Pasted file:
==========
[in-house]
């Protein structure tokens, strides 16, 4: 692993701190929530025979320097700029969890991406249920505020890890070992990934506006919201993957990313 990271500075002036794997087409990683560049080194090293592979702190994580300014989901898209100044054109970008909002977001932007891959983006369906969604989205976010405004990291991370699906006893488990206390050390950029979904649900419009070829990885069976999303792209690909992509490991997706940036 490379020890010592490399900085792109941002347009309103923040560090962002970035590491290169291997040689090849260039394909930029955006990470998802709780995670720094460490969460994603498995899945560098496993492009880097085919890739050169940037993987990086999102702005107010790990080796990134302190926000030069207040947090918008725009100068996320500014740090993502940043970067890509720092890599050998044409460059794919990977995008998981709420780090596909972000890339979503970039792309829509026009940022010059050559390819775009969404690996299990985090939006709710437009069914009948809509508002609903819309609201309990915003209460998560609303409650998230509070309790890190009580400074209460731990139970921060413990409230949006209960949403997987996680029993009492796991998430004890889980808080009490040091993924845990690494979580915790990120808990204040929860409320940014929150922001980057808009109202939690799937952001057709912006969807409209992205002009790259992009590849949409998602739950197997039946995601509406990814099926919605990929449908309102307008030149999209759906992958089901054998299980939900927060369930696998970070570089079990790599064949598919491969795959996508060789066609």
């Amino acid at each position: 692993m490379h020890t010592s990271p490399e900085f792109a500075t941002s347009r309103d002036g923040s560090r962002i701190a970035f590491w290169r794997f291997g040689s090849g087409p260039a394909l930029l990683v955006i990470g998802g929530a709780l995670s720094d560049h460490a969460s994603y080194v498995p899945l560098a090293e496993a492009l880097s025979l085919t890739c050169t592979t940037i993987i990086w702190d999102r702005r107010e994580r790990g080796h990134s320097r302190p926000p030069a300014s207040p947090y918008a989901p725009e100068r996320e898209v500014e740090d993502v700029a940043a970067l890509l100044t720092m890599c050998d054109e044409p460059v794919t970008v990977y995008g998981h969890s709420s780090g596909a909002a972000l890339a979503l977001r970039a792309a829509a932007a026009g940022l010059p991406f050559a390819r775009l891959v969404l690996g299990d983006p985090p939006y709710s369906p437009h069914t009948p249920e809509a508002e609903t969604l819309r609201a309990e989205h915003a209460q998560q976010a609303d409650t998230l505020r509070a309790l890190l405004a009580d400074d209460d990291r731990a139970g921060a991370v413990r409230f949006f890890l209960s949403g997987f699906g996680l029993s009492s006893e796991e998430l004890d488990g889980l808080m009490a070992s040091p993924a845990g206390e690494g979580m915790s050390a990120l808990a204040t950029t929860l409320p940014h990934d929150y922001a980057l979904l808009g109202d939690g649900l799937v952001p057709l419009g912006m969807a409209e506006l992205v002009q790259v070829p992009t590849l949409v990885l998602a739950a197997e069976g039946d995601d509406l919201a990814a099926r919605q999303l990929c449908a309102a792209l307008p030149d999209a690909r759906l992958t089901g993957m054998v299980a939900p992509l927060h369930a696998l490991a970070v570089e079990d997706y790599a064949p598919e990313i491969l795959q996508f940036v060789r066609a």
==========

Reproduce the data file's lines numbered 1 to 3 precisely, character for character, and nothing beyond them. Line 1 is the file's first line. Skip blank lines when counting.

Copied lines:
[in-house]
């Protein structure tokens, strides 16, 4: 692993701190929530025979320097700029969890991406249920505020890890070992990934506006919201993957990313 990271500075002036794997087409990683560049080194090293592979702190994580300014989901898209100044054109970008909002977001932007891959983006369906969604989205976010405004990291991370699906006893488990206390050390950029979904649900419009070829990885069976999303792209690909992509490991997706940036 490379020890010592490399900085792109941002347009309103923040560090962002970035590491290169291997040689090849260039394909930029955006990470998802709780995670720094460490969460994603498995899945560098496993492009880097085919890739050169940037993987990086999102702005107010790990080796990134302190926000030069207040947090918008725009100068996320500014740090993502940043970067890509720092890599050998044409460059794919990977995008998981709420780090596909972000890339979503970039792309829509026009940022010059050559390819775009969404690996299990985090939006709710437009069914009948809509508002609903819309609201309990915003209460998560609303409650998230509070309790890190009580400074209460731990139970921060413990409230949006209960949403997987996680029993009492796991998430004890889980808080009490040091993924845990690494979580915790990120808990204040929860409320940014929150922001980057808009109202939690799937952001057709912006969807409209992205002009790259992009590849949409998602739950197997039946995601509406990814099926919605990929449908309102307008030149999209759906992958089901054998299980939900927060369930696998970070570089079990790599064949598919491969795959996508060789066609």
């Amino acid at each position: 692993m490379h020890t010592s990271p490399e900085f792109a500075t941002s347009r309103d002036g923040s560090r962002i701190a970035f590491w290169r794997f291997g040689s090849g087409p260039a394909l930029l990683v955006i990470g998802g929530a709780l995670s720094d560049h460490a969460s994603y080194v498995p899945l560098a090293e496993a492009l880097s025979l085919t890739c050169t592979t940037i993987i990086w702190d999102r702005r107010e994580r790990g080796h990134s320097r302190p926000p030069a300014s207040p947090y918008a989901p725009e100068r996320e898209v500014e740090d993502v700029a940043a970067l890509l100044t720092m890599c050998d054109e044409p460059v794919t970008v990977y995008g998981h969890s709420s780090g596909a909002a972000l890339a979503l977001r970039a792309a829509a932007a026009g940022l010059p991406f050559a390819r775009l891959v969404l690996g299990d983006p985090p939006y709710s369906p437009h069914t009948p249920e809509a508002e609903t969604l819309r609201a309990e989205h915003a209460q998560q976010a609303d409650t998230l505020r509070a309790l890190l405004a009580d400074d209460d990291r731990a139970g921060a991370v413990r409230f949006f890890l209960s949403g997987f699906g996680l029993s009492s006893e796991e998430l004890d488990g889980l808080m009490a070992s040091p993924a845990g206390e690494g979580m915790s050390a990120l808990a204040t950029t929860l409320p940014h990934d929150y922001a980057l979904l808009g109202d939690g649900l799937v952001p057709l419009g912006m969807a409209e506006l992205v002009q790259v070829p992009t590849l949409v990885l998602a739950a197997e069976g039946d995601d509406l919201a990814a099926r919605q999303l990929c449908a309102a792209l307008p030149d999209a690909r759906l992958t089901g993957m054998v299980a939900p992509l927060h369930a696998l490991a970070v570089e079990d997706y790599a064949p598919e990313i491969l795959q996508f940036v060789r066609a």